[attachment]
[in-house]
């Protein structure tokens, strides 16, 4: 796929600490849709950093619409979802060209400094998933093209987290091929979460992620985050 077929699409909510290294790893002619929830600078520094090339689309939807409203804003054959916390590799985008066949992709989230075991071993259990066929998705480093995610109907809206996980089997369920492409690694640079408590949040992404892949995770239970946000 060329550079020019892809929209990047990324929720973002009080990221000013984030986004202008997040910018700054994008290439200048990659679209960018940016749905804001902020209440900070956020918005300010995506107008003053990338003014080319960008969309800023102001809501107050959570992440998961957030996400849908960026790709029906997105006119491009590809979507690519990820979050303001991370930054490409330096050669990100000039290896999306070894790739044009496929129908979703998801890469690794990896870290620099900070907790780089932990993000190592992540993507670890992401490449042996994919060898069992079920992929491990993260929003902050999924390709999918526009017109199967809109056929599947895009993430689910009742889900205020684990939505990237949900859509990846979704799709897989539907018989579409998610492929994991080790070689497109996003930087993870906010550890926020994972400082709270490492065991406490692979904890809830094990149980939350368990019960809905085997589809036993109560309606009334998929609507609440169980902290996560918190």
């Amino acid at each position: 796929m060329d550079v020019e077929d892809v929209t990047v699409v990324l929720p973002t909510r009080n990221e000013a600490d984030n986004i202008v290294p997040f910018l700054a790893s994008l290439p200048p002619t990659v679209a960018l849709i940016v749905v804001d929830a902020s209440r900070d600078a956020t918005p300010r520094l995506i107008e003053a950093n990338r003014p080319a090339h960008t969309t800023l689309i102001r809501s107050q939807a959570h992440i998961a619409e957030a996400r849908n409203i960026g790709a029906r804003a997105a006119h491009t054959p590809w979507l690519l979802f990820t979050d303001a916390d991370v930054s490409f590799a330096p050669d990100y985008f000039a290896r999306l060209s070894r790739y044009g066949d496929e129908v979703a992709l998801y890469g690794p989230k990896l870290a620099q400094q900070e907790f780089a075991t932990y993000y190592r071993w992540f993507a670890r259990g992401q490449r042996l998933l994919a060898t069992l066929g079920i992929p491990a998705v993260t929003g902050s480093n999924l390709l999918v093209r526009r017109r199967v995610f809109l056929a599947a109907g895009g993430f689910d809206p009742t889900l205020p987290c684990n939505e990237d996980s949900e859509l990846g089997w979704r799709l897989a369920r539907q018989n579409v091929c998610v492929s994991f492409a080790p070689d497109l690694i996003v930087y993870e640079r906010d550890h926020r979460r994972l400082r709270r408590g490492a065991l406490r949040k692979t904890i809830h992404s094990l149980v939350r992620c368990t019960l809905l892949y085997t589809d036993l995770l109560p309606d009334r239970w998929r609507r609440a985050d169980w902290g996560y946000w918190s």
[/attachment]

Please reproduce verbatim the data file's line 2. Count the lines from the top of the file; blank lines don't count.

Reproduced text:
């Protein structure tokens, strides 16, 4: 796929600490849709950093619409979802060209400094998933093209987290091929979460992620985050 077929699409909510290294790893002619929830600078520094090339689309939807409203804003054959916390590799985008066949992709989230075991071993259990066929998705480093995610109907809206996980089997369920492409690694640079408590949040992404892949995770239970946000 060329550079020019892809929209990047990324929720973002009080990221000013984030986004202008997040910018700054994008290439200048990659679209960018940016749905804001902020209440900070956020918005300010995506107008003053990338003014080319960008969309800023102001809501107050959570992440998961957030996400849908960026790709029906997105006119491009590809979507690519990820979050303001991370930054490409330096050669990100000039290896999306070894790739044009496929129908979703998801890469690794990896870290620099900070907790780089932990993000190592992540993507670890992401490449042996994919060898069992079920992929491990993260929003902050999924390709999918526009017109199967809109056929599947895009993430689910009742889900205020684990939505990237949900859509990846979704799709897989539907018989579409998610492929994991080790070689497109996003930087993870906010550890926020994972400082709270490492065991406490692979904890809830094990149980939350368990019960809905085997589809036993109560309606009334998929609507609440169980902290996560918190």